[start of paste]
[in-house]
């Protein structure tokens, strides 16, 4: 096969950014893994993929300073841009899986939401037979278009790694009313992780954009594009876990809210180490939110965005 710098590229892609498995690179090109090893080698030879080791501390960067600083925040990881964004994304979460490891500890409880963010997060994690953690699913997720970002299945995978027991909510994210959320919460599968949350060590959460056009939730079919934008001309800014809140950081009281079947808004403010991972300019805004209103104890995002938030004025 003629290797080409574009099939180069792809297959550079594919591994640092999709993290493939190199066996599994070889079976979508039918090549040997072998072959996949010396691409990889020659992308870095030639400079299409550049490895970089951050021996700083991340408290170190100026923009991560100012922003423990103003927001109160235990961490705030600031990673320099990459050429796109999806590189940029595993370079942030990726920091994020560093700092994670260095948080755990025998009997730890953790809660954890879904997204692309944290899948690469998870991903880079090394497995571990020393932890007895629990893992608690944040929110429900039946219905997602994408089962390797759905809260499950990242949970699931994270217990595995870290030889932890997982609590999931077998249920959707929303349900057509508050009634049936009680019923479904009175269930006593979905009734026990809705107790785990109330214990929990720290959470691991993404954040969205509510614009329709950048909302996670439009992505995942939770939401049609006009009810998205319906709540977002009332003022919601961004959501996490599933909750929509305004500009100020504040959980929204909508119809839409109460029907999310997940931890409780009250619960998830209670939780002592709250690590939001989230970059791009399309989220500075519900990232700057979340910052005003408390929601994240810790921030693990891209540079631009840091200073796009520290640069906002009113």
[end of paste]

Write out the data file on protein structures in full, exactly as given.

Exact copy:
[in-house]
């Protein structure tokens, strides 16, 4: 096969950014893994993929300073841009899986939401037979278009790694009313992780954009594009876990809210180490939110965005 710098590229892609498995690179090109090893080698030879080791501390960067600083925040990881964004994304979460490891500890409880963010997060994690953690699913997720970002299945995978027991909510994210959320919460599968949350060590959460056009939730079919934008001309800014809140950081009281079947808004403010991972300019805004209103104890995002938030004025 003629290797080409574009099939180069792809297959550079594919591994640092999709993290493939190199066996599994070889079976979508039918090549040997072998072959996949010396691409990889020659992308870095030639400079299409550049490895970089951050021996700083991340408290170190100026923009991560100012922003423990103003927001109160235990961490705030600031990673320099990459050429796109999806590189940029595993370079942030990726920091994020560093700092994670260095948080755990025998009997730890953790809660954890879904997204692309944290899948690469998870991903880079090394497995571990020393932890007895629990893992608690944040929110429900039946219905997602994408089962390797759905809260499950990242949970699931994270217990595995870290030889932890997982609590999931077998249920959707929303349900057509508050009634049936009680019923479904009175269930006593979905009734026990809705107790785990109330214990929990720290959470691991993404954040969205509510614009329709950048909302996670439009992505995942939770939401049609006009009810998205319906709540977002009332003022919601961004959501996490599933909750929509305004500009100020504040959980929204909508119809839409109460029907999310997940931890409780009250619960998830209670939780002592709250690590939001989230970059791009399309989220500075519900990232700057979340910052005003408390929601994240810790921030693990891209540079631009840091200073796009520290640069906002009113």